Hybrid Cars (What to do about climate change, part 1)
Since I've talked in past episodes about climate change, and the risks it poses to us -- thought it only fair to use some episodes to discuss potential approaches to mitigating (if not yet solving) the problem. This is the first episode in what should be a series of about a half dozen such episodes, scattered out over the next few months.
Lots of talk about hybrid vehicles in terms of reducing carbon emissions & reducing fuel usage -- but just what is a hybrid car?
Problem -- lots of flavors of this technology, and "hybrid" has now become a marketing buzzword. Tough to tell what's the truth, and what's "sales truth."
Compounding the issue -- advertised mileage estimates have been overstated.
In 2006, the marketing firm J.D. Power & Assoc. surveyed prospective car buyers
More than half said they were considering buying a hybrid, but most had no clue how much they cost, or what they'd gain from one.
At its most basic level, a hybrid vehicle uses two or more energy sources to propel it.
For hybrid cars, one of the energy sources is an internal combustion engine (ICE) running on something flammable. ICE's have been primary power source for cars & trucks since early in the 20th century -- but it wasn't always the case. First cars had either electric motors or steam engines -- but the advent of cheap petroleum left them in the dust, and the tide is only now turning back.
Use of ICEs leads to emissions of carbon dioxide (as well as other potentially problematic gasses), subsidizes some very rough neighborhoods on the planet, but has fantastic energy density -- equating to range on a given volume of fuel. Energy storage density will be a big theme in this episode, so hold on to that...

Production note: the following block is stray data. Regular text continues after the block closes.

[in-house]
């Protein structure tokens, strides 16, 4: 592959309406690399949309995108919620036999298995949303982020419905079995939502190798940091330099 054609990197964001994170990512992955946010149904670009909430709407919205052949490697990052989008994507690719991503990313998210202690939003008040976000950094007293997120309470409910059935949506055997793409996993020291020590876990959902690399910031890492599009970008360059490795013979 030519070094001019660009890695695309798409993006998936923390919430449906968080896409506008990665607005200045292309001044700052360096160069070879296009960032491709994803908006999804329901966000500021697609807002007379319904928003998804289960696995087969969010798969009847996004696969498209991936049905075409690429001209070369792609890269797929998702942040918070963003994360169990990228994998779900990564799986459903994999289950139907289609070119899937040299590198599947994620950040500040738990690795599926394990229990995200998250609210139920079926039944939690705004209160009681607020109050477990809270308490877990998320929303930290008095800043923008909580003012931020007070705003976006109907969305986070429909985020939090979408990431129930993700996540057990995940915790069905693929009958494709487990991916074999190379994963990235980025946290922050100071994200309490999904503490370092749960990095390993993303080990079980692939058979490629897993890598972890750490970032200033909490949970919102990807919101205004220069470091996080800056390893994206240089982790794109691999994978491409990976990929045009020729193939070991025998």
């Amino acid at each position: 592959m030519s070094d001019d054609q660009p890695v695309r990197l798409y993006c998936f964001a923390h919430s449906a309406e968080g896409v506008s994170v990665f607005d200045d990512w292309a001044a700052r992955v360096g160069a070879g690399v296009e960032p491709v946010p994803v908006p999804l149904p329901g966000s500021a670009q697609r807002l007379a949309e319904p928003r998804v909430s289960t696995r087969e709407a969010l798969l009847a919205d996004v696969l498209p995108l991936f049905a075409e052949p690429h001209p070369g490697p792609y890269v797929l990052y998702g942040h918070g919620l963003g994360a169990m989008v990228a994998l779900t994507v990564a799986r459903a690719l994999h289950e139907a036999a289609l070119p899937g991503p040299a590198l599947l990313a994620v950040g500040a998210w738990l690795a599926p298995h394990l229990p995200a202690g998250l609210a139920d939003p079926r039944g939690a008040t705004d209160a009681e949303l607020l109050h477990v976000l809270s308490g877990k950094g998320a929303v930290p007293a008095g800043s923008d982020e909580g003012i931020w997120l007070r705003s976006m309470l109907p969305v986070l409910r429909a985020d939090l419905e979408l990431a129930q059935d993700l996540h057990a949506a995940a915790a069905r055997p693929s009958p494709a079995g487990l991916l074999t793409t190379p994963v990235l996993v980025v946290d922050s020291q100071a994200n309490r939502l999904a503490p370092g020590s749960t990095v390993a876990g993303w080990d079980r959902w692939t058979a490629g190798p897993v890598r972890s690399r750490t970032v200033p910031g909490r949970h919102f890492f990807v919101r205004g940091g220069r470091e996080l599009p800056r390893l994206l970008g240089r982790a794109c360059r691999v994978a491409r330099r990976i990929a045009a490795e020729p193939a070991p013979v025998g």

ICEs are also quick & easy to refuel -- just pull up to a filling station, and refill your vehicle's tank within a few minutes. Other energy sources aren't necessarily that convenient.
One of the bigger differences between all the flavors of hybrid cars is what the second energy source is. Key to this is energy storage, and density of energy storage. Also, your choice of second energy source will bring with it other plusses & minuses -- safety, ease of handling, etc.
Second energy source -- so far, primarily a choice of hydraulic vs. electric
Regardless of second energy source, have two basic configurations -- series vs. parallel. Can think of all the flavors of hybrid technologies on sort of a matrix, with energy source on one axis and configuration on the other.
Parallel hybrid (dominant type so far)
Combined hybrid -- a mix of parallel & series, with some sort of power splitting device allowing various ways of getting ICE power to the wheels.
Issues in work -- battery problems
Household gadgets (cordless drills, etc.) -- progression: NiCad -> NiMH -> LiIon batteries
Current gas-electric hybrids are based on NiMH batteries; everybody wants to make the jump to LiIon for greater storage capacity = range.
Hybrids only good for the environment to the degree that they cut gas consumption -- so real world gas mileage is the key.
Much of this also a function of how much you drive, what kind of driving you do.
Hybrids make more sense (currently) for city driving.
Meanwhile, other interesting technologies are coming online that have the potential to increase fuel efficiency as much as hybrids, but at lower cost.
Coming up: plug-in hybrids
Essentially, are gas-electric hybrid cars with really big battery packs, and ability to easily charge at home.
Would be more widely applicable, but battery stability & capacity issues have to get worked.
Fully electric cars also waiting on better batteries.
Just as fully electric cars will likely be the eventual successor of electric hybrids, is a proposal for a fully hydraulic car.
Auto manufacturers finally getting behind need for "greener" vehicles -- should see some interesting things for sale in the next two or three years.
Sources and other links
Mild (electric) hybrids
Full (electric) hybrids
Serial vs. parallel configurations
Other helpful technologies
GM: two-mode hybrid